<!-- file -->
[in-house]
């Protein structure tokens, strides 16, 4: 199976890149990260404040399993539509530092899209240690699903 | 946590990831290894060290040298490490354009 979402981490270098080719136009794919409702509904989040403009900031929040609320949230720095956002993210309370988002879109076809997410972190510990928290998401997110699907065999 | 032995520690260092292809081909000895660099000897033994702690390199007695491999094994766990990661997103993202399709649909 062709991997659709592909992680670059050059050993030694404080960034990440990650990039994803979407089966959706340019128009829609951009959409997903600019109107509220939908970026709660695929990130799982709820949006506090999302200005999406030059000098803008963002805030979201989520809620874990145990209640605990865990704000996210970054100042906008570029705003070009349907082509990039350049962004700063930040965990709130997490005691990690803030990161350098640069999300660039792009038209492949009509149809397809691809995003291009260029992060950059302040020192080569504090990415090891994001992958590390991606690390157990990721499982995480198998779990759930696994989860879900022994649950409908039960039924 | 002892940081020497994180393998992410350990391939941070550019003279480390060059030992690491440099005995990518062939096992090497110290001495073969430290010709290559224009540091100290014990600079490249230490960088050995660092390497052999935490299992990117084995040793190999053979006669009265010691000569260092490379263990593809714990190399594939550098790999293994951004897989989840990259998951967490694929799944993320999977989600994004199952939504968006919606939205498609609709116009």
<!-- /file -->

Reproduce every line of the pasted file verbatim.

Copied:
[in-house]
């Protein structure tokens, strides 16, 4: 199976890149990260404040399993539509530092899209240690699903 | 946590990831290894060290040298490490354009 979402981490270098080719136009794919409702509904989040403009900031929040609320949230720095956002993210309370988002879109076809997410972190510990928290998401997110699907065999 | 032995520690260092292809081909000895660099000897033994702690390199007695491999094994766990990661997103993202399709649909 062709991997659709592909992680670059050059050993030694404080960034990440990650990039994803979407089966959706340019128009829609951009959409997903600019109107509220939908970026709660695929990130799982709820949006506090999302200005999406030059000098803008963002805030979201989520809620874990145990209640605990865990704000996210970054100042906008570029705003070009349907082509990039350049962004700063930040965990709130997490005691990690803030990161350098640069999300660039792009038209492949009509149809397809691809995003291009260029992060950059302040020192080569504090990415090891994001992958590390991606690390157990990721499982995480198998779990759930696994989860879900022994649950409908039960039924 | 002892940081020497994180393998992410350990391939941070550019003279480390060059030992690491440099005995990518062939096992090497110290001495073969430290010709290559224009540091100290014990600079490249230490960088050995660092390497052999935490299992990117084995040793190999053979006669009265010691000569260092490379263990593809714990190399594939550098790999293994951004897989989840990259998951967490694929799944993320999977989600994004199952939504968006919606939205498609609709116009």